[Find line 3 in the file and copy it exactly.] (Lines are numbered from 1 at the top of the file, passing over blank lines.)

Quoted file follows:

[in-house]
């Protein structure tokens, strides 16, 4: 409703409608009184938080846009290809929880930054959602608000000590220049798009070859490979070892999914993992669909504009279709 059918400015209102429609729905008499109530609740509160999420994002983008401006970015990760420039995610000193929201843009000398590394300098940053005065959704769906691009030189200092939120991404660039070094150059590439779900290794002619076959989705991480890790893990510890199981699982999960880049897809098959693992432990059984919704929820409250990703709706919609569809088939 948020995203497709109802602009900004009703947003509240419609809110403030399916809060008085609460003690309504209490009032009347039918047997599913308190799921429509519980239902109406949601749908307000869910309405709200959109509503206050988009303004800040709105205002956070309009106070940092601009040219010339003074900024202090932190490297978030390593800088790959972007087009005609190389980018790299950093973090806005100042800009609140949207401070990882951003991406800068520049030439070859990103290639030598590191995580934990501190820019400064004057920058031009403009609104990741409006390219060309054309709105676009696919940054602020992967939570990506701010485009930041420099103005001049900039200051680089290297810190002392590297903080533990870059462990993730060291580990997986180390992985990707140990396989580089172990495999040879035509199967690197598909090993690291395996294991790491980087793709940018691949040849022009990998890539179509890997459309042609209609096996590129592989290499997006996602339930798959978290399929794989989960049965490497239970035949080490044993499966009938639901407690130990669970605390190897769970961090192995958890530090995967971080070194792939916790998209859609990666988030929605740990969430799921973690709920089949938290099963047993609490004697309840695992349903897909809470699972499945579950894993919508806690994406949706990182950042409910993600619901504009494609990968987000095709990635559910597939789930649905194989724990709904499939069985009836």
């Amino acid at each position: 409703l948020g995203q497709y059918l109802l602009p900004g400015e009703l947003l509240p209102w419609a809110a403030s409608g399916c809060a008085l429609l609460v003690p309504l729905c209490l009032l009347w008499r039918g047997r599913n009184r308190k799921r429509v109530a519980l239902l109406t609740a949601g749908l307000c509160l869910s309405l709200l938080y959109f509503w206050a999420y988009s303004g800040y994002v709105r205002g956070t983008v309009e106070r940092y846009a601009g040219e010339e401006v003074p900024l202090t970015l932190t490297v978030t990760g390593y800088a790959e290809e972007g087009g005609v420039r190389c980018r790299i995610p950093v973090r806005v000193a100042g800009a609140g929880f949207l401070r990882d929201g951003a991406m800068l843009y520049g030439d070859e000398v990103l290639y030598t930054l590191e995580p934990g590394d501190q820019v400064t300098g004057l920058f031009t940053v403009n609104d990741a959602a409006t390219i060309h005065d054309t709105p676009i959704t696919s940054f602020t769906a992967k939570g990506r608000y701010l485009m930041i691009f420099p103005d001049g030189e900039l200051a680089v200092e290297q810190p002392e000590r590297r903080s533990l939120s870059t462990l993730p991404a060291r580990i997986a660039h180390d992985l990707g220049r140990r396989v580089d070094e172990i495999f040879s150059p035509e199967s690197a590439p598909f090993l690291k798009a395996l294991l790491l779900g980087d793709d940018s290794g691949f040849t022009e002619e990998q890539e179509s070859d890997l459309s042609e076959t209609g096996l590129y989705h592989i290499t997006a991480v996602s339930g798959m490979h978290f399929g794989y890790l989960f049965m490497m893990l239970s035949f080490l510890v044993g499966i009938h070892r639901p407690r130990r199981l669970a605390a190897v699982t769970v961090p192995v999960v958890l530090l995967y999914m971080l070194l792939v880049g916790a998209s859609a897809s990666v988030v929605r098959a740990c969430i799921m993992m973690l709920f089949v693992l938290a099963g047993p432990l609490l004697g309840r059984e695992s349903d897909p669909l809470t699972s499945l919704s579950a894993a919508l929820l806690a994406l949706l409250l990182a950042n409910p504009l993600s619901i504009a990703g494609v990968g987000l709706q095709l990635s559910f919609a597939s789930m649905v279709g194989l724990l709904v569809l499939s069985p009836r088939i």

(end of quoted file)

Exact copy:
């Amino acid at each position: 409703l948020g995203q497709y059918l109802l602009p900004g400015e009703l947003l509240p209102w419609a809110a403030s409608g399916c809060a008085l429609l609460v003690p309504l729905c209490l009032l009347w008499r039918g047997r599913n009184r308190k799921r429509v109530a519980l239902l109406t609740a949601g749908l307000c509160l869910s309405l709200l938080y959109f509503w206050a999420y988009s303004g800040y994002v709105r205002g956070t983008v309009e106070r940092y846009a601009g040219e010339e401006v003074p900024l202090t970015l932190t490297v978030t990760g390593y800088a790959e290809e972007g087009g005609v420039r190389c980018r790299i995610p950093v973090r806005v000193a100042g800009a609140g929880f949207l401070r990882d929201g951003a991406m800068l843009y520049g030439d070859e000398v990103l290639y030598t930054l590191e995580p934990g590394d501190q820019v400064t300098g004057l920058f031009t940053v403009n609104d990741a959602a409006t390219i060309h005065d054309t709105p676009i959704t696919s940054f602020t769906a992967k939570g990506r608000y701010l485009m930041i691009f420099p103005d001049g030189e900039l200051a680089v200092e290297q810190p002392e000590r590297r903080s533990l939120s870059t462990l993730p991404a060291r580990i997986a660039h180390d992985l990707g220049r140990r396989v580089d070094e172990i495999f040879s150059p035509e199967s690197a590439p598909f090993l690291k798009a395996l294991l790491l779900g980087d793709d940018s290794g691949f040849t022009e002619e990998q890539e179509s070859d890997l459309s042609e076959t209609g096996l590129y989705h592989i290499t997006a991480v996602s339930g798959m490979h978290f399929g794989y890790l989960f049965m490497m893990l239970s035949f080490l510890v044993g499966i009938h070892r639901p407690r130990r199981l669970a605390a190897v699982t769970v961090p192995v999960v958890l530090l995967y999914m971080l070194l792939v880049g916790a998209s859609a897809s990666v988030v929605r098959a740990c969430i799921m993992m973690l709920f089949v693992l938290a099963g047993p432990l609490l004697g309840r059984e695992s349903d897909p669909l809470t699972s499945l919704s579950a894993a919508l929820l806690a994406l949706l409250l990182a950042n409910p504009l993600s619901i504009a990703g494609v990968g987000l709706q095709l990635s559910f919609a597939s789930m649905v279709g194989l724990l709904v569809l499939s069985p009836r088939i």